if you find a niche, like administrative law, health law, or some other particularized area of law, it sets you apart since the supply for those areas is limited. so if you can start getting experience in, say, the health law field, by interning or clerking for in-house at a medical foundation, then follow that up with another health law experience in 3L or during the school year, your resume starts looking attractive in that particular field upon graduation. at the least, you've built up a network within that niche, and have a foot in a door that many do not.

you could also opt to build up your resume. many law students graduate with either limited experience PRACTICING law, or no experience at all. with that in mind, you could clerk/intern/extern at a diverse array of employers in order to learn many facets of the law. for example, clerk in-house at a company, and you might receive corporate transactional experience; intern for the DA and you can get litigation experience; and intern for a small firm, so you can see the business side of how a non-biglaw firm is run. someone with all of these experiences would, at least on the surface, appear to an employer to be capable of hitting the ground running: said person is, at the least, familiar with how to write memos and correspondences, court appearances, and case management.

from my understanding, biglaw effectively teaches you how to practice law, which is why they like recruiting from their summers since they know their summer associates are capable of being given instruction over the next few years. smaller firms, on the other hand, don't have that luxury, and don't want to waste time and money on training someone who's doomed from the start. from what im told, these firms hire: someone who gets along, requires the least amount of training, presents the least amount of risk, and presents the greatest likelihood of production.

to answer your question bluntly: stay on the grind and hustle.

rad lulz
Posts: 9844
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Re: I would appreciate an honest assessment of my situation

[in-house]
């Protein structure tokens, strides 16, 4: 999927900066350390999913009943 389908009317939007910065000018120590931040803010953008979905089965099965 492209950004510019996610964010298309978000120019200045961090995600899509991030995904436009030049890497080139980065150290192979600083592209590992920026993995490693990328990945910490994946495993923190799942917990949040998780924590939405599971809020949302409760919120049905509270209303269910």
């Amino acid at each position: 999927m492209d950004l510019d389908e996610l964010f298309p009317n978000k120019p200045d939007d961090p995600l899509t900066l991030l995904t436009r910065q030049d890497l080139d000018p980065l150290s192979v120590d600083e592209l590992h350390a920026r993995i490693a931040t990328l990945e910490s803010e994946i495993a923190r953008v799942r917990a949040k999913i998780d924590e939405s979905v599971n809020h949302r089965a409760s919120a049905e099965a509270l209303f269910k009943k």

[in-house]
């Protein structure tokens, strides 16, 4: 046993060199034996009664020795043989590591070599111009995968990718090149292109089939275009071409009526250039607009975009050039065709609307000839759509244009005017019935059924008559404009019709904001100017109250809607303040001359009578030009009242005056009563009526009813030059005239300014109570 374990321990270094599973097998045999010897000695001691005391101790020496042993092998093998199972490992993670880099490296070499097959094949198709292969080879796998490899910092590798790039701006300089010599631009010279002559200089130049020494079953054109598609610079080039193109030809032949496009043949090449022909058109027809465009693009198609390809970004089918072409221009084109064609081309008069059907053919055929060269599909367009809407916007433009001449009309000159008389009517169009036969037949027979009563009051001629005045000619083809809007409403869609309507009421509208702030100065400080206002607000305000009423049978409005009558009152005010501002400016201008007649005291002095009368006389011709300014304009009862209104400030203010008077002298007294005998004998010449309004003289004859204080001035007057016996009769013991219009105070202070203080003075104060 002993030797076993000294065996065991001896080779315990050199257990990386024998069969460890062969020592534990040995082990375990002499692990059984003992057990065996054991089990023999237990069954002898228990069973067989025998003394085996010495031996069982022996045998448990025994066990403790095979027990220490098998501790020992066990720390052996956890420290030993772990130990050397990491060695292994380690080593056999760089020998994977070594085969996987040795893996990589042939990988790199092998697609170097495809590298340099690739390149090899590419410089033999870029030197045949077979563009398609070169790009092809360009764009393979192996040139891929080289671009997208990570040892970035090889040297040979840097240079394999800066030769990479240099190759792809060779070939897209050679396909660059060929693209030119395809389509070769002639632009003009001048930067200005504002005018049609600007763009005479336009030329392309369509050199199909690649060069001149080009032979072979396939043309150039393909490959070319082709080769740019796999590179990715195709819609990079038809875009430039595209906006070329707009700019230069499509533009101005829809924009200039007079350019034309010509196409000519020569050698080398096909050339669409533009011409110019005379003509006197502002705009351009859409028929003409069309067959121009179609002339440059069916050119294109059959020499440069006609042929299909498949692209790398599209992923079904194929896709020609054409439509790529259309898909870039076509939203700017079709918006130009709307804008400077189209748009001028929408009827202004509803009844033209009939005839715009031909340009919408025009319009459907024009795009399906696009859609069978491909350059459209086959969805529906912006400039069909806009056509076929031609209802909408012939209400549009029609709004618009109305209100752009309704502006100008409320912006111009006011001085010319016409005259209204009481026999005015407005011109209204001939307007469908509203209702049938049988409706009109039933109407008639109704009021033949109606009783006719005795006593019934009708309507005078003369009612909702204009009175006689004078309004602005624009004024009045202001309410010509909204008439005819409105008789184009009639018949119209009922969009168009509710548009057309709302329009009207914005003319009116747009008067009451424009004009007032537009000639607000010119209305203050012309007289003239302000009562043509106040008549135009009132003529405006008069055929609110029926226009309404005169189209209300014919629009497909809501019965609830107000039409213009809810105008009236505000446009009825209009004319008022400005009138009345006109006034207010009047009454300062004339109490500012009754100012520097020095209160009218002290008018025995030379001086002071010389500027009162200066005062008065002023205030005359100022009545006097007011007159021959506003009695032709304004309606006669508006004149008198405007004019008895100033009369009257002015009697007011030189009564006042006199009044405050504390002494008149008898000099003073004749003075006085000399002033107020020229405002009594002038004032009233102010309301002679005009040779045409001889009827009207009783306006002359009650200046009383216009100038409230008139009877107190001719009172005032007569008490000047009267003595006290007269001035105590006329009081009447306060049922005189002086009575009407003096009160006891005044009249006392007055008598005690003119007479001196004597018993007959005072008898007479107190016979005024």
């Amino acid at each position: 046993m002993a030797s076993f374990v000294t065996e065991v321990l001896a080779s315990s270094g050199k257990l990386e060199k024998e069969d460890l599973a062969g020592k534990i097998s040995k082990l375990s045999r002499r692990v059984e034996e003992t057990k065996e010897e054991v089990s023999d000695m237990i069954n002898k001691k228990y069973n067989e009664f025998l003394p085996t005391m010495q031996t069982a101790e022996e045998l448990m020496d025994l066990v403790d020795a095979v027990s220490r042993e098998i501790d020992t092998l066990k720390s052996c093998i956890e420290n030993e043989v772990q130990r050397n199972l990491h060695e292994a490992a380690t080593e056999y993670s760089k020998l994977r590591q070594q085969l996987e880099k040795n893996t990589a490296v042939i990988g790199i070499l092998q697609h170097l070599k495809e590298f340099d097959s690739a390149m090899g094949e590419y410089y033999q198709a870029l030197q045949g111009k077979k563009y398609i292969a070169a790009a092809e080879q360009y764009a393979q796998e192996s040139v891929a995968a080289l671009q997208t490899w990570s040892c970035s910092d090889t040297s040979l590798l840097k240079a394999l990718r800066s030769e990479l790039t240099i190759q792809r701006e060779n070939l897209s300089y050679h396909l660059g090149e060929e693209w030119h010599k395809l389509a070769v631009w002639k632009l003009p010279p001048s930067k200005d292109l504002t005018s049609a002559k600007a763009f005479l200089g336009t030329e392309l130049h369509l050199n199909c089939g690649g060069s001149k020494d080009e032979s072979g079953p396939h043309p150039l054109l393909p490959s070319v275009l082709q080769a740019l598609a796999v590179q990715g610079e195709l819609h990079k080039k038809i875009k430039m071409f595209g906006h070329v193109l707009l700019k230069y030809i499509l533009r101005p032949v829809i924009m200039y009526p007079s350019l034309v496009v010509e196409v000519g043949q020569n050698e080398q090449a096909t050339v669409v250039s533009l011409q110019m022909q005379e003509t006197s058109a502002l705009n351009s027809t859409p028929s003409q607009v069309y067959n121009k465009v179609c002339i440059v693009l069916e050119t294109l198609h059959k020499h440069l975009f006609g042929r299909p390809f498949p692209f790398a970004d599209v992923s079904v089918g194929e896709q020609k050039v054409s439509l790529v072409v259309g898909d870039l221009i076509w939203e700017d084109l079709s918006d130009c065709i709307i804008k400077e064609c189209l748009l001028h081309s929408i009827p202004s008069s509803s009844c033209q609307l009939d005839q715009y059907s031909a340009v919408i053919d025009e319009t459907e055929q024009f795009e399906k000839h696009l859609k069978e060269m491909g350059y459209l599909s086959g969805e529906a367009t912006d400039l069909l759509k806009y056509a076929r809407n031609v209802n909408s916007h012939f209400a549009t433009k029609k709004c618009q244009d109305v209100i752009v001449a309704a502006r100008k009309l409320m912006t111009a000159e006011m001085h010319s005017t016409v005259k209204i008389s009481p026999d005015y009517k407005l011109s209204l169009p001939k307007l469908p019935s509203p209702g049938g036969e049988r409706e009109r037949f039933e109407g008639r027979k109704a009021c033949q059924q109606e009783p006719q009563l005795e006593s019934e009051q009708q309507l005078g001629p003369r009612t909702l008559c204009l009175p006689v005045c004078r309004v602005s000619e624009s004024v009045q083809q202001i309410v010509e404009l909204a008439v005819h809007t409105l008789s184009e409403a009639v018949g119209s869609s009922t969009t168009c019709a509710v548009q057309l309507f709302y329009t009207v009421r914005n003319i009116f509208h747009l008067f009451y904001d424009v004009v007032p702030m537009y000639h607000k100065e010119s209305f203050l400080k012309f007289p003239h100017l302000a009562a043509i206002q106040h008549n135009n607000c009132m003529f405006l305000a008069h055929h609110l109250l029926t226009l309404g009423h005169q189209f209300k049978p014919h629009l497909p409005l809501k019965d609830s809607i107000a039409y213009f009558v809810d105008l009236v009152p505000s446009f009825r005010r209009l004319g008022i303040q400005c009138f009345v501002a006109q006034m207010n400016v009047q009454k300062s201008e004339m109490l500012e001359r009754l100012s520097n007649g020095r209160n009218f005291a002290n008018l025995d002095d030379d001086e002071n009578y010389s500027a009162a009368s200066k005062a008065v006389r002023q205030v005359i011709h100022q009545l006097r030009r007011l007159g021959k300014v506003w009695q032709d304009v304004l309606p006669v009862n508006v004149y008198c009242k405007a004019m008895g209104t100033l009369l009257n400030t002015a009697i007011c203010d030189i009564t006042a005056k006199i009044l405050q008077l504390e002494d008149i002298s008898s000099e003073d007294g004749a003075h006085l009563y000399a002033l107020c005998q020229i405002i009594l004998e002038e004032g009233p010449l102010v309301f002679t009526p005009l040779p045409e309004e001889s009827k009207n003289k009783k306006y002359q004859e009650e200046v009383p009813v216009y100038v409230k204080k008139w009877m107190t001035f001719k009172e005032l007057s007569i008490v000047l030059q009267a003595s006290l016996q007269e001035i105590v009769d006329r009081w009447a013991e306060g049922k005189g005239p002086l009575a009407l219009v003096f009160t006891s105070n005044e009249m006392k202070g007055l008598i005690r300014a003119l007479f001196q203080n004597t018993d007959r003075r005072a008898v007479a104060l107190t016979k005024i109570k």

Postby rad lulz » Wed Jun 19, 2013 8:22 am

Anonymous User wrote:don't listen to the negative sentiment.

you can always apply to biglaw. raise your grades. network like crazy. then try to latch on at a biglaw firm in your 2L summer. my buddy, who's at a t100 (not even t30!), did just that: he missed the biglaw boat in 1L summer, boosted his grades, networked, and got on his 2l summer to biglaw. they kept him on, but he left for MoFo and then to a big firm in LA. so yup, its not impossible, and definitely unlikely, but it can be done.

if you know you don't want to pursue biglaw, there are two approaches you can consider: find a niche and start developing experience in it, or start building up your resume.

if you find a niche, like administrative law, health law, or some other particularized area of law, it sets you apart since the supply for those areas is limited. so if you can start getting experience in, say, the health law field, by interning or clerking for in-house at a medical foundation, then follow that up with another health law experience in 3L or during the school year, your resume starts looking attractive in that particular field upon graduation. at the least, you've built up a network within that niche, and have a foot in a door that many do not.

you could also opt to build up your resume. many law students graduate with either limited experience PRACTICING law, or no experience at all. with that in mind, you could clerk/intern/extern at a diverse array of employers in order to learn many facets of the law. for example, clerk in-house at a company, and you might receive corporate transactional experience; intern for the DA and you can get litigation experience; and intern for a small firm, so you can see the business side of how a non-biglaw firm is run. someone with all of these experiences would, at least on the surface, appear to an employer to be capable of hitting the ground running: said person is, at the least, familiar with how to write memos and correspondences, court appearances, and case management.

from my understanding, biglaw effectively teaches you how to practice law, which is why they like recruiting from their summers since they know their summer associates are capable of being given instruction over the next few years. smaller firms, on the other hand, don't have that luxury, and don't want to waste time and money on training someone who's doomed from the start. from what im told, these firms hire: someone who gets along, requires the least amount of training, presents the least amount of risk, and presents the greatest likelihood of production.

to answer your question bluntly: stay on the grind and hustle.

If you're gonna poast shitty advice don't do it anon